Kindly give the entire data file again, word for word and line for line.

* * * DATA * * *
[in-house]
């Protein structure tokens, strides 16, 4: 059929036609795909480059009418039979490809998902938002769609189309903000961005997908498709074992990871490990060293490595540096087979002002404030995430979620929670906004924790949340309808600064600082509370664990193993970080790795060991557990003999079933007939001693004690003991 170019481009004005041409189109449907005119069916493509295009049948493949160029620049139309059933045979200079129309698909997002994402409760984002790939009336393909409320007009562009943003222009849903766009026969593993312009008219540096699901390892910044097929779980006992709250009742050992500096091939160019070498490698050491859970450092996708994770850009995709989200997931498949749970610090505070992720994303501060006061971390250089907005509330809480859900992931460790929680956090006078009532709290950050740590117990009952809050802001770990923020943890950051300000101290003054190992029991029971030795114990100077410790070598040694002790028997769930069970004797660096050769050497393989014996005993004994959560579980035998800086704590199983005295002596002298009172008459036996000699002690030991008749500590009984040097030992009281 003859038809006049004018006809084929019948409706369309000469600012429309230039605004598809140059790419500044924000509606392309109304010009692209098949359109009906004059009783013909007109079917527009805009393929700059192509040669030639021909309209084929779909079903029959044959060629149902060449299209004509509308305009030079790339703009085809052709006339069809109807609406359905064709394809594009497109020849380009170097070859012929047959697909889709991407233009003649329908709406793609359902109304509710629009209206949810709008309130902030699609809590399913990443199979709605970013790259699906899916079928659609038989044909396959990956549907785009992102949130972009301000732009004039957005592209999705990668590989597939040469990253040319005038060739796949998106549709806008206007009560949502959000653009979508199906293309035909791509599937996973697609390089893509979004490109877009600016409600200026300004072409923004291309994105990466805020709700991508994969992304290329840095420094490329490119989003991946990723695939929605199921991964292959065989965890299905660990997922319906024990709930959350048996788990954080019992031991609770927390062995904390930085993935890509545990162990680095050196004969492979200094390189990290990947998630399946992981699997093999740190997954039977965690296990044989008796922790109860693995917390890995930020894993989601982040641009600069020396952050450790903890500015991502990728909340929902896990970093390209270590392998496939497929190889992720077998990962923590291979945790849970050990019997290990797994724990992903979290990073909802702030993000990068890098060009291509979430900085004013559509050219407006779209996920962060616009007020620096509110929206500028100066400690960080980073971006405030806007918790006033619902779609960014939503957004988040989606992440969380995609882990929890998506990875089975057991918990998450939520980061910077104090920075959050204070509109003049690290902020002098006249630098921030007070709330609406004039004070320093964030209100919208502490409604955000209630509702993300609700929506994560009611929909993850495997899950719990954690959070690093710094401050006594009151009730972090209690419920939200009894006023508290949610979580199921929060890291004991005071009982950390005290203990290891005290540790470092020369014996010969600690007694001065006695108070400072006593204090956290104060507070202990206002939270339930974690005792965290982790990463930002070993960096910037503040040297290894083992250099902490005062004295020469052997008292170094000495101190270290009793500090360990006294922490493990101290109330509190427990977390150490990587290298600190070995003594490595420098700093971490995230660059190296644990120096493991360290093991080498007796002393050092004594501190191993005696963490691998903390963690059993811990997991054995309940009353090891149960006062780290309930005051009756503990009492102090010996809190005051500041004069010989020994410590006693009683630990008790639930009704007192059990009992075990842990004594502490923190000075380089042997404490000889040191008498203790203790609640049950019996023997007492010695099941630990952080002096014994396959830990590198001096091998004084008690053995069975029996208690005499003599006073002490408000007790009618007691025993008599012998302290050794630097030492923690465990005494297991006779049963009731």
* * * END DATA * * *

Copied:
[in-house]
């Protein structure tokens, strides 16, 4: 059929036609795909480059009418039979490809998902938002769609189309903000961005997908498709074992990871490990060293490595540096087979002002404030995430979620929670906004924790949340309808600064600082509370664990193993970080790795060991557990003999079933007939001693004690003991 170019481009004005041409189109449907005119069916493509295009049948493949160029620049139309059933045979200079129309698909997002994402409760984002790939009336393909409320007009562009943003222009849903766009026969593993312009008219540096699901390892910044097929779980006992709250009742050992500096091939160019070498490698050491859970450092996708994770850009995709989200997931498949749970610090505070992720994303501060006061971390250089907005509330809480859900992931460790929680956090006078009532709290950050740590117990009952809050802001770990923020943890950051300000101290003054190992029991029971030795114990100077410790070598040694002790028997769930069970004797660096050769050497393989014996005993004994959560579980035998800086704590199983005295002596002298009172008459036996000699002690030991008749500590009984040097030992009281 003859038809006049004018006809084929019948409706369309000469600012429309230039605004598809140059790419500044924000509606392309109304010009692209098949359109009906004059009783013909007109079917527009805009393929700059192509040669030639021909309209084929779909079903029959044959060629149902060449299209004509509308305009030079790339703009085809052709006339069809109807609406359905064709394809594009497109020849380009170097070859012929047959697909889709991407233009003649329908709406793609359902109304509710629009209206949810709008309130902030699609809590399913990443199979709605970013790259699906899916079928659609038989044909396959990956549907785009992102949130972009301000732009004039957005592209999705990668590989597939040469990253040319005038060739796949998106549709806008206007009560949502959000653009979508199906293309035909791509599937996973697609390089893509979004490109877009600016409600200026300004072409923004291309994105990466805020709700991508994969992304290329840095420094490329490119989003991946990723695939929605199921991964292959065989965890299905660990997922319906024990709930959350048996788990954080019992031991609770927390062995904390930085993935890509545990162990680095050196004969492979200094390189990290990947998630399946992981699997093999740190997954039977965690296990044989008796922790109860693995917390890995930020894993989601982040641009600069020396952050450790903890500015991502990728909340929902896990970093390209270590392998496939497929190889992720077998990962923590291979945790849970050990019997290990797994724990992903979290990073909802702030993000990068890098060009291509979430900085004013559509050219407006779209996920962060616009007020620096509110929206500028100066400690960080980073971006405030806007918790006033619902779609960014939503957004988040989606992440969380995609882990929890998506990875089975057991918990998450939520980061910077104090920075959050204070509109003049690290902020002098006249630098921030007070709330609406004039004070320093964030209100919208502490409604955000209630509702993300609700929506994560009611929909993850495997899950719990954690959070690093710094401050006594009151009730972090209690419920939200009894006023508290949610979580199921929060890291004991005071009982950390005290203990290891005290540790470092020369014996010969600690007694001065006695108070400072006593204090956290104060507070202990206002939270339930974690005792965290982790990463930002070993960096910037503040040297290894083992250099902490005062004295020469052997008292170094000495101190270290009793500090360990006294922490493990101290109330509190427990977390150490990587290298600190070995003594490595420098700093971490995230660059190296644990120096493991360290093991080498007796002393050092004594501190191993005696963490691998903390963690059993811990997991054995309940009353090891149960006062780290309930005051009756503990009492102090010996809190005051500041004069010989020994410590006693009683630990008790639930009704007192059990009992075990842990004594502490923190000075380089042997404490000889040191008498203790203790609640049950019996023997007492010695099941630990952080002096014994396959830990590198001096091998004084008690053995069975029996208690005499003599006073002490408000007790009618007691025993008599012998302290050794630097030492923690465990005494297991006779049963009731």